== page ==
WASHINGTON (AP) — Justice Clarence Thomas spoke and Chief Justice John Roberts ruled.
The Supreme Court’s most unusual term featured victories for immigrants, abortion rights, LGBTQ workers
and religious freedoms. The usually quiet Thomas’ baritone was heard by the whole world when the
coronavirus outbreak upended the court’s traditional way of doing business. When the biggest decisions
were handed down, the chief justice was almost always in the majority and dictated the reach of the
court’s most controversial cases, whether they were won by the left or the right.
The decisions in some of the biggest cases came with majorities of six or seven justices, a blurring of
the stark 5-4 divide between conservatives and liberals on the court that Roberts and his colleagues
have worried would cast them as mere politicians in black robes.
"The outcomes attest to the justices’ understanding that their legitimacy rests upon not deciding
cases on the deeply partisan lines that everybody else seems to use in society," said David Cole,
the legal director of the American Civil Liberties Union.
The rulings may make it difficult for President Donald Trump to claim complete success to his base over
his 2016 promise to swing the court solidly to the right as he campaigns for reelection under a
worsening pandemic, historic unemployment and mass protests over racial inequality.
Still it may give him the opportunity to ask voters for even more than the 200 Trump-appointed judges on
federal courts, including Justices Neil Gorsuch and Brett Kavanaugh.
"Do you get the impression that the Supreme Court doesn’t like me?" he tweeted after the court
ruled against him in a major immigration case. What the court needs, he said, is more conservative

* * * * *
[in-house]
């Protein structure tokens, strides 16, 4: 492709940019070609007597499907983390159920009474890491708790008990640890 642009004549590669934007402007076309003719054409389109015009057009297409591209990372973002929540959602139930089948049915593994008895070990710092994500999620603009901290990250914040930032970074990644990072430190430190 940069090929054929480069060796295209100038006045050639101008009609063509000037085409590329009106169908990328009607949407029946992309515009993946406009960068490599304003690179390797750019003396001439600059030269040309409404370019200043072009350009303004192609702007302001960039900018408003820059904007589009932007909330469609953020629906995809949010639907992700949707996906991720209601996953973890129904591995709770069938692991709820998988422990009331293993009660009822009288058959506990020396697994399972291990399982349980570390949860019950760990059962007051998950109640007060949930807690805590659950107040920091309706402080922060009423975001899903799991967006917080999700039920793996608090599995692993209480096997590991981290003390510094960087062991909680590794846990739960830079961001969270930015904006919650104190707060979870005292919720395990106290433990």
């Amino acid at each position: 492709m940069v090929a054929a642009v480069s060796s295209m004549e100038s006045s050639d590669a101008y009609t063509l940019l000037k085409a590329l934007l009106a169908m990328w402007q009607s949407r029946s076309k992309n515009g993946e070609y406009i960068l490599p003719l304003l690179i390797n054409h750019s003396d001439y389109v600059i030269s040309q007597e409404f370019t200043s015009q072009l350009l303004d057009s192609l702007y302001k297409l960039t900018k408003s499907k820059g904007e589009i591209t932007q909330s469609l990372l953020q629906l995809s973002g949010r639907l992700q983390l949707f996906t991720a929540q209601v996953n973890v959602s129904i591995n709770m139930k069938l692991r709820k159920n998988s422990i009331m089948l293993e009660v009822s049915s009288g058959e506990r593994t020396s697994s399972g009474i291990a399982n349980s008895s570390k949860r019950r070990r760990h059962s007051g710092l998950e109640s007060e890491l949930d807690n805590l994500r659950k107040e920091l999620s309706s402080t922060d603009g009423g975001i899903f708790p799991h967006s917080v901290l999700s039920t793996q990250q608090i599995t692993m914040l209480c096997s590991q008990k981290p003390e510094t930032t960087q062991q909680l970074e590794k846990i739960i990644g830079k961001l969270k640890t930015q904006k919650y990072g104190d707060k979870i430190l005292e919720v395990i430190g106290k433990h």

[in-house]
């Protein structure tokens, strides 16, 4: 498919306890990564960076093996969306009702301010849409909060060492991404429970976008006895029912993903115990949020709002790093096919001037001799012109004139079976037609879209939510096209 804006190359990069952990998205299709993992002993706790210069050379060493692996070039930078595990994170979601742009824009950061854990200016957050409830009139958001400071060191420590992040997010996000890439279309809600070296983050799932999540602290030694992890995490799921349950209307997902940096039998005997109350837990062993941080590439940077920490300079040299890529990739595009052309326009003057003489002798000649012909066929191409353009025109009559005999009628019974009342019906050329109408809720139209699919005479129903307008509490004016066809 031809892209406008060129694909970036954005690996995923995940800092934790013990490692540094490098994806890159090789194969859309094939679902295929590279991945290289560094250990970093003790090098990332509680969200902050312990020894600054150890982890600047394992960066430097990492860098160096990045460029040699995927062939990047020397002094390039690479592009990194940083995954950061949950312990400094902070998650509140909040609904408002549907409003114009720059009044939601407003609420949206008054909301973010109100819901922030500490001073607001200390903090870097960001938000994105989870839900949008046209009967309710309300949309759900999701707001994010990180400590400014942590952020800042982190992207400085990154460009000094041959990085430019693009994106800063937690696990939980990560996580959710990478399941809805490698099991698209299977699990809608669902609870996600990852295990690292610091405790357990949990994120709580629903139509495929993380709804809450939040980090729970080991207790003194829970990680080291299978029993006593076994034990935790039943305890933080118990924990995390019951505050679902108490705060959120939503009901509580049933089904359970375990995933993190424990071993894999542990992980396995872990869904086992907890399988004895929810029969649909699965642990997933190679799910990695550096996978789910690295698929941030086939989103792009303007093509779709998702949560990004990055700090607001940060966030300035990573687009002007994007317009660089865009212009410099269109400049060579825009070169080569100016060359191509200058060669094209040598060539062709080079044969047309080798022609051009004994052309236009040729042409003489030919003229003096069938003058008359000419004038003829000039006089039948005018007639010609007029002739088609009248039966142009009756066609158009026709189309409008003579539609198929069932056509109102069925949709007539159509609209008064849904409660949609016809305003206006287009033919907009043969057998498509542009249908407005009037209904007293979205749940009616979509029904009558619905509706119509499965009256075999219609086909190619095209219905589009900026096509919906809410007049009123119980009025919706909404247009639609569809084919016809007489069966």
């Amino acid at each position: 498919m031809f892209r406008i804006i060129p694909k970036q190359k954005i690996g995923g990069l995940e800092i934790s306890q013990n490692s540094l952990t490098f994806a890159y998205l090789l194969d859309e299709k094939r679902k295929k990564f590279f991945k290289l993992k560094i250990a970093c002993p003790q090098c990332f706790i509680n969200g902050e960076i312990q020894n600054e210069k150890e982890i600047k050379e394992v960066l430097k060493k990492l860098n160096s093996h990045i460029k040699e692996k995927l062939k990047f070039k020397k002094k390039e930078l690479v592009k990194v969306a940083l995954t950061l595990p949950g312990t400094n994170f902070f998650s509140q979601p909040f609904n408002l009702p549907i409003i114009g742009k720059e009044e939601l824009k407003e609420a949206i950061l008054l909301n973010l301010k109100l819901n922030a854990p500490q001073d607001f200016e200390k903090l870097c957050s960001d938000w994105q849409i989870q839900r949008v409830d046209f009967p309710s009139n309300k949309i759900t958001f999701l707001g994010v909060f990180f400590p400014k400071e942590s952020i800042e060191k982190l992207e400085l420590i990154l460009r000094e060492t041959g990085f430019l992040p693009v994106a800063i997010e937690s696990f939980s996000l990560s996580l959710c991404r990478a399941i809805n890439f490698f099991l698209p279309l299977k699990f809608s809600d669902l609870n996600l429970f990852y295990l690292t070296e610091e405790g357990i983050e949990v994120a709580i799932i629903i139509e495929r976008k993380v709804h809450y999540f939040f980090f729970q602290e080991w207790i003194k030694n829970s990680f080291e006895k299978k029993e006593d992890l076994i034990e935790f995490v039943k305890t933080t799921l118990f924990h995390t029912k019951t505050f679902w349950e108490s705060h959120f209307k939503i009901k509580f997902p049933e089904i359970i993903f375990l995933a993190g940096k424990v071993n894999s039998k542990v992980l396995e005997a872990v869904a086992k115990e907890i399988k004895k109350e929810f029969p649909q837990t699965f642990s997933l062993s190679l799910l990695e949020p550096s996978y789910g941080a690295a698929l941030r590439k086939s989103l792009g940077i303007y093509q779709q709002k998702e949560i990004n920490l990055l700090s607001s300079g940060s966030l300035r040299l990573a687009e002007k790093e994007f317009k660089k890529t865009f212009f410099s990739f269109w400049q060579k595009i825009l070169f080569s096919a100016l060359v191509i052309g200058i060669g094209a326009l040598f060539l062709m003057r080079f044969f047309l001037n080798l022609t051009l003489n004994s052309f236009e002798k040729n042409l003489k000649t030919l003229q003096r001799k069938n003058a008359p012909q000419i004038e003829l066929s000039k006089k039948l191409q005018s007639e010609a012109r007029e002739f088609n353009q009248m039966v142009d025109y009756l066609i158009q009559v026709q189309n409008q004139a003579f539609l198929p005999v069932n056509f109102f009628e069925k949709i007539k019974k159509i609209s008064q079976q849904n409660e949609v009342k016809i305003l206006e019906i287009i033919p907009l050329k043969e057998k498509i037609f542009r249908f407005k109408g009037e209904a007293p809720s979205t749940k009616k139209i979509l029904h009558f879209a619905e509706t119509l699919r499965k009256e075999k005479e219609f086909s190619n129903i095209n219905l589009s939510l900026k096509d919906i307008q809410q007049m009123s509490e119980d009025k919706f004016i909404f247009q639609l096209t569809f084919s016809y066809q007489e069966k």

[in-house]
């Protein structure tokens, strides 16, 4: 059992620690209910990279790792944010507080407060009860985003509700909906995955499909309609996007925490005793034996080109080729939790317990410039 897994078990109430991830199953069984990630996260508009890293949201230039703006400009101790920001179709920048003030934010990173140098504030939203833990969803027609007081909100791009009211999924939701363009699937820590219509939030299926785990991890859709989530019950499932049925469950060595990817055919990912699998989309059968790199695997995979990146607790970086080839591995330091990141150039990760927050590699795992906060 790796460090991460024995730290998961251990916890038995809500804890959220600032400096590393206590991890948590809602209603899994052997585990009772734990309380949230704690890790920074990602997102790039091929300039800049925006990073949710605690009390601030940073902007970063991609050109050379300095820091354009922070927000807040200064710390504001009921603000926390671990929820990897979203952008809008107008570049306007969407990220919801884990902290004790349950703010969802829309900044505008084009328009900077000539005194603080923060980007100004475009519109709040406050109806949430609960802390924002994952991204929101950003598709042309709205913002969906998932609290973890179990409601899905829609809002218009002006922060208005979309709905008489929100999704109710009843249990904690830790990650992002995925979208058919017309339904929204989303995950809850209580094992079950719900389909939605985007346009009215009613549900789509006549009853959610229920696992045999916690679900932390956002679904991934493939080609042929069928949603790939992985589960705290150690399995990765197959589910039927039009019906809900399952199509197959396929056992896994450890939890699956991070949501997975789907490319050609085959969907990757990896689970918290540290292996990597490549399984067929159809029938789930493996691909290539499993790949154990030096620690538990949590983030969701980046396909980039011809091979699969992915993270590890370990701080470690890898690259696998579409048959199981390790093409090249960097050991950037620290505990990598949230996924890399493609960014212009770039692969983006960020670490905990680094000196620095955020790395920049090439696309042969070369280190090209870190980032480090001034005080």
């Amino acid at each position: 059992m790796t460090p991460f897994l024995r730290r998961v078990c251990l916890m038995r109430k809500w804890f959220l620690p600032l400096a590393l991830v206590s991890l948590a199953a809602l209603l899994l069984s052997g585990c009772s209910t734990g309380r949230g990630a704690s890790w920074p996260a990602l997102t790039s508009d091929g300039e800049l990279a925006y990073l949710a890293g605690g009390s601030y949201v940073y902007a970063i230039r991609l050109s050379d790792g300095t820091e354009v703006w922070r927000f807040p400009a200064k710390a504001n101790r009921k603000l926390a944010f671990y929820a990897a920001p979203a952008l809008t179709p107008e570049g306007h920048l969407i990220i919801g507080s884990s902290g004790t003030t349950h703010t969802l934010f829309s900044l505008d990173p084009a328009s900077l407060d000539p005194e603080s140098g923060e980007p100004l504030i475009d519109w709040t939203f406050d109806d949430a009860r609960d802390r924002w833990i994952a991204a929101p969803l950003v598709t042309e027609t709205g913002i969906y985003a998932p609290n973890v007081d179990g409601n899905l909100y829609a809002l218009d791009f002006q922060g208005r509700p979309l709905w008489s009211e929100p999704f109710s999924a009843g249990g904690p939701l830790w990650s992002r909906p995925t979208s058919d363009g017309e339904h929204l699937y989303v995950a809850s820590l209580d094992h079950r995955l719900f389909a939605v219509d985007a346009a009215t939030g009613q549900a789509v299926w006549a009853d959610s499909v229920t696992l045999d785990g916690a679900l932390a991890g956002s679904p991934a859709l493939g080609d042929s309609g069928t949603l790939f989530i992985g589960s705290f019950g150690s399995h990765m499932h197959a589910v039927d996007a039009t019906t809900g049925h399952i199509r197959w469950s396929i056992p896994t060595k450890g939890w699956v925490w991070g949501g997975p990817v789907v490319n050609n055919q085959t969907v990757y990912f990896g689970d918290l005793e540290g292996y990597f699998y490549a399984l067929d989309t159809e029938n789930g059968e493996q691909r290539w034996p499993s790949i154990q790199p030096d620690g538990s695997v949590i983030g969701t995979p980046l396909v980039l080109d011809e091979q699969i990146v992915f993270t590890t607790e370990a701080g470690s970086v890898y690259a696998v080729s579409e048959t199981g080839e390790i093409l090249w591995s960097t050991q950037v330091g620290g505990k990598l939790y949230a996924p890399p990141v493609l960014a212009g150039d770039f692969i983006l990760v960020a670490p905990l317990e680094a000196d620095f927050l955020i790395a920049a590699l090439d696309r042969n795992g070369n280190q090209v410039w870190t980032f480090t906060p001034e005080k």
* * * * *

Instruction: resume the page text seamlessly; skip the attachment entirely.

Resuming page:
justices: "Vote Trump 2020!"
Roberts and Gorsuch, who wrote the opinion that said firing someone based on their sexual orientation or
gender identity is illegal, were part of majorities that otherwise included liberal justices. And some
of the liberal justices joined with conservatives in a defeat for environmental interests and in two
religious liberty cases, including one that prohibits some employees of religious schools from suing
over job discrimination.
"The court really is doing this delicate dance, giving progressives some real victories," said
Adam White, a law professor at George Mason University’s law school, citing the LGBTQ case. At the same
time, he said, the court is moving forward on some of the religious liberty cases. "It’s
fascinating to watch those two things move on parallel tracks."
When the court in its last opinions of the term Thursday rejected Trump’s claims of immunity from
congressional and criminal investigations, while also making it all but certain that Trump’s financial
records won’t become public before the November election, a broad coalition of justices that included
Kavanaugh and Gorsuch joined in the majority.
No one proved more influential in negotiating a term crammed with controversial cases than Roberts, the
65-year-old chief justice who has led the court for nearly 15 years. He wrote the court’s opinion
preserving protections for hundreds of thousands of immigrants who were brought to the U.S. as children.
Roberts also had both majority opinions in the cases about Trump’s financial records.